“The virtues of men are of more importance to society than their abilities and for this reason the heart should be cultivated with more diligence than the head” Noah Webster-lexicographer
While reading a book by Antonin Scalia, Supreme Court Justice, this quote jumped out at me. It was the lynch pin and inspiration for this speech. Virtue and Ability are both of great importance. The former is the foundation for the latter.
Scalia as with any Supreme Court justice was loaded with ability. He and fellow Justice Ruth Bader Ginsberg were polar opposites: he being a bed rock conservative and she an ultra liberal. However they had such love, respect and appreciation for each other that she wrote the forward for his book. Their mutual ability was a source of consternation when on opposite sides of written opinions. In this current age of acrimony it was their shared virtue that brought them together so warmly.
Ty Cob was a ball player of great ability in the early 1900’s who spent most of his career with the Detroit Tigers. He was a mean and often miserable son-of-a-bitch who would have spiked his own grandmother to get to first base. The players on his team did not like him, never mind those on opposing teams.
Jose Fernandez was a young star pitcher for the Dodgers. A Cuban refugee brought to the states by his loving mother who instilled virtuous qualities with him. With his exuberance that he brought to every game, he was not only loved by his own teammates but by players and fans alike throughout the league. Thinking of the two ball players, who would you rather be?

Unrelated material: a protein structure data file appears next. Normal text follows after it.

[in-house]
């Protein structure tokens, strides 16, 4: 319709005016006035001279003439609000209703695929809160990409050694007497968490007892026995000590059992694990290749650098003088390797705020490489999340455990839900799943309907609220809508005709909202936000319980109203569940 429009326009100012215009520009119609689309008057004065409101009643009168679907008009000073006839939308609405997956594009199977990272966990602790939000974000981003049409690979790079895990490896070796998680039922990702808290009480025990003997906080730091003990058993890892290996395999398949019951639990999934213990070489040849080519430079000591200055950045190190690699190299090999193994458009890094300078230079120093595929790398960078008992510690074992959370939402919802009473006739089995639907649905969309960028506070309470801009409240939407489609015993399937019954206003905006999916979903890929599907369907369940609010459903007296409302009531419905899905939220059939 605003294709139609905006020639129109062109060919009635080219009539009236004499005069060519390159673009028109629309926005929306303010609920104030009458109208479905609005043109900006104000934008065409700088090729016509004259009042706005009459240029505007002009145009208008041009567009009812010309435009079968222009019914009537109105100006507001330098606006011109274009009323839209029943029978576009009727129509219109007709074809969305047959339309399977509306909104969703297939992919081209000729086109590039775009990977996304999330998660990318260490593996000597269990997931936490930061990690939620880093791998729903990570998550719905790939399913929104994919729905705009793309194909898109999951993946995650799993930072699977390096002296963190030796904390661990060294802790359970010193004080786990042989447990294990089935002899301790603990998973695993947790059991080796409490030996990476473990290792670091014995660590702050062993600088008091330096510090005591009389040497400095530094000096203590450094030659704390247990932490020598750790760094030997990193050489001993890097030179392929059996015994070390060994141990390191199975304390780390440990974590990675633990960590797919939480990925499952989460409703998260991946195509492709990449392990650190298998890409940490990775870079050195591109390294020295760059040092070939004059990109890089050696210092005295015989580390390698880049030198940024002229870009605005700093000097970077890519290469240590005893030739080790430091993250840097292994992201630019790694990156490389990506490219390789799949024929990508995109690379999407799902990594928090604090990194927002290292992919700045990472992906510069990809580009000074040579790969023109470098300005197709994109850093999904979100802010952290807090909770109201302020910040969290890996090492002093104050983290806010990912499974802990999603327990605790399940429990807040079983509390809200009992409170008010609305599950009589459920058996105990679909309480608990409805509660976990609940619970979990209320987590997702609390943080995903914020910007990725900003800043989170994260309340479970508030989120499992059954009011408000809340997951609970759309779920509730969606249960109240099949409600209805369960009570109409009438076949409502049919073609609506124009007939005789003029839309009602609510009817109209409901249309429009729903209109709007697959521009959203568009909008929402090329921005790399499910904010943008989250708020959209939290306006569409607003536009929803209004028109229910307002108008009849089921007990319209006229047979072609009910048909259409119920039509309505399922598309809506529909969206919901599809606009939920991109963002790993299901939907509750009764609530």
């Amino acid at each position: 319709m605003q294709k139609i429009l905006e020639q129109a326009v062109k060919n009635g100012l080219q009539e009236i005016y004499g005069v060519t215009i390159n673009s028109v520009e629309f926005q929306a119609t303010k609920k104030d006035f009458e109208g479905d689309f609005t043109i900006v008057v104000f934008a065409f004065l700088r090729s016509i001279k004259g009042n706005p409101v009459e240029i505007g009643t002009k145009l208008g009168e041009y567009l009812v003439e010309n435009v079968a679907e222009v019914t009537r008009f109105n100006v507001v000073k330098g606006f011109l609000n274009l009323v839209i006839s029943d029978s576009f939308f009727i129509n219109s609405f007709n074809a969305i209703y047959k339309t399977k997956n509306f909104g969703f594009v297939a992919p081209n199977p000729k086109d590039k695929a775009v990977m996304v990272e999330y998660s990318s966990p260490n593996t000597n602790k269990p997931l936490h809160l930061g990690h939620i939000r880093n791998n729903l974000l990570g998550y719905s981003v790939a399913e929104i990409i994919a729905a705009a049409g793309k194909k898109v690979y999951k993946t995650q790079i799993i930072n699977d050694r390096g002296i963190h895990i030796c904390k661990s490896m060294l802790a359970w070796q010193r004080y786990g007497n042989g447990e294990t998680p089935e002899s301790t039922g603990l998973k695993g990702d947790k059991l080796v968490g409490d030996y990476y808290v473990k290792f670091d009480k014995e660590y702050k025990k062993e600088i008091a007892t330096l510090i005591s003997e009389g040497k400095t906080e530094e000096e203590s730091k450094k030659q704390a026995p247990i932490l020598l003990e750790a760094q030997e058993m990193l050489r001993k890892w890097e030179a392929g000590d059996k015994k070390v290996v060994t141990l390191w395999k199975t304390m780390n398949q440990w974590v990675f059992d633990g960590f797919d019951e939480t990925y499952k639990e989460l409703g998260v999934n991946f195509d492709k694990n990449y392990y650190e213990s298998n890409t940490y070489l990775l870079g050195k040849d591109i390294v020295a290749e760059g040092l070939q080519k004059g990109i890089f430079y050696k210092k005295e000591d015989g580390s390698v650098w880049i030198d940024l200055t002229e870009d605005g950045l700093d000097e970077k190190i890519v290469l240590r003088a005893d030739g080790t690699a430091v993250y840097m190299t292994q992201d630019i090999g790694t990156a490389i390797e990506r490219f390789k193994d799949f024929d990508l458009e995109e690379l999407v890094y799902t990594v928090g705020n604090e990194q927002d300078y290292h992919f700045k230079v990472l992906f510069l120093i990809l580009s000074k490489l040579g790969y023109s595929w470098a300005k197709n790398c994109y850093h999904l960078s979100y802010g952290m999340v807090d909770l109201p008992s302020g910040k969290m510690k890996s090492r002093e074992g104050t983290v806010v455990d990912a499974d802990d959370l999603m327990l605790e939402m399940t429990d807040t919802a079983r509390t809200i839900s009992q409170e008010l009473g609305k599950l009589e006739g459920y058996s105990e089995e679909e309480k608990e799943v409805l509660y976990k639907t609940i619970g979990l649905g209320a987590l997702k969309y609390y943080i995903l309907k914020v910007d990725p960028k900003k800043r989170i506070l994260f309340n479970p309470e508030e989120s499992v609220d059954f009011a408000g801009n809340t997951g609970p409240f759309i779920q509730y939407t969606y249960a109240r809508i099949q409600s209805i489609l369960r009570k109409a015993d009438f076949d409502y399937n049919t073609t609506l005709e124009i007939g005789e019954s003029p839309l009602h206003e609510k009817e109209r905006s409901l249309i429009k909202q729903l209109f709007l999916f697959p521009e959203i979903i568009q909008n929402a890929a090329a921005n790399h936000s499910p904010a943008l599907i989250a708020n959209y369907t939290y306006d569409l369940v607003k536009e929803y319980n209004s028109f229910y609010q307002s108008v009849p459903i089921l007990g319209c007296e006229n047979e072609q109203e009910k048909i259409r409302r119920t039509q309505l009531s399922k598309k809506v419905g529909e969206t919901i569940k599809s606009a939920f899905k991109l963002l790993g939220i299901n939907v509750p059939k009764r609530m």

There was a shooting recently where a whole family was killed except for the fifteen year old son. Initially he claimed to survive by hiding in the basement. Further investigation proved him to actually be the shooter. Here was a case of obvious ability in committing the crime and then claiming innocence. The total picture shows someone bereft of virtue, much to society’s loss!
There is a loss when something of quality produced through ability is not built on virtue’s foundation. Many movies in the Christian genre are full of virtue and good intention without being well made. Audiences are not attracted and the message is missed. So both virtue and ability are vital parts of the equation towards having a positive affect on society.
Let me close by looking at Ebeneezer Scrooge. My favourite Christmas tradition has been watching the 1951 version of ‘A Christmas Carol’ with Alistair Sim. Here was a person with great ability to make money but really lacking in societal virtue. Generosity in any form was emphatically humbug. Then with intervention of spirits and other characters a transformation takes place. Forgiven for being “an old fool with no eyes to see with and no ears to hear with”, Scrooge becomes a generous provider and celebrant in a wedding of financial ability and virtuous giving.
I am by no means perfect in this way. Indeed, it is many failures and their consequences that compel me to personally improve. In case, fellow toastmasters, you consider this a testament to good works alone it is not. I cannot sustain the effort on my own but only as I imitate and give way to the One who said: “Follow me.”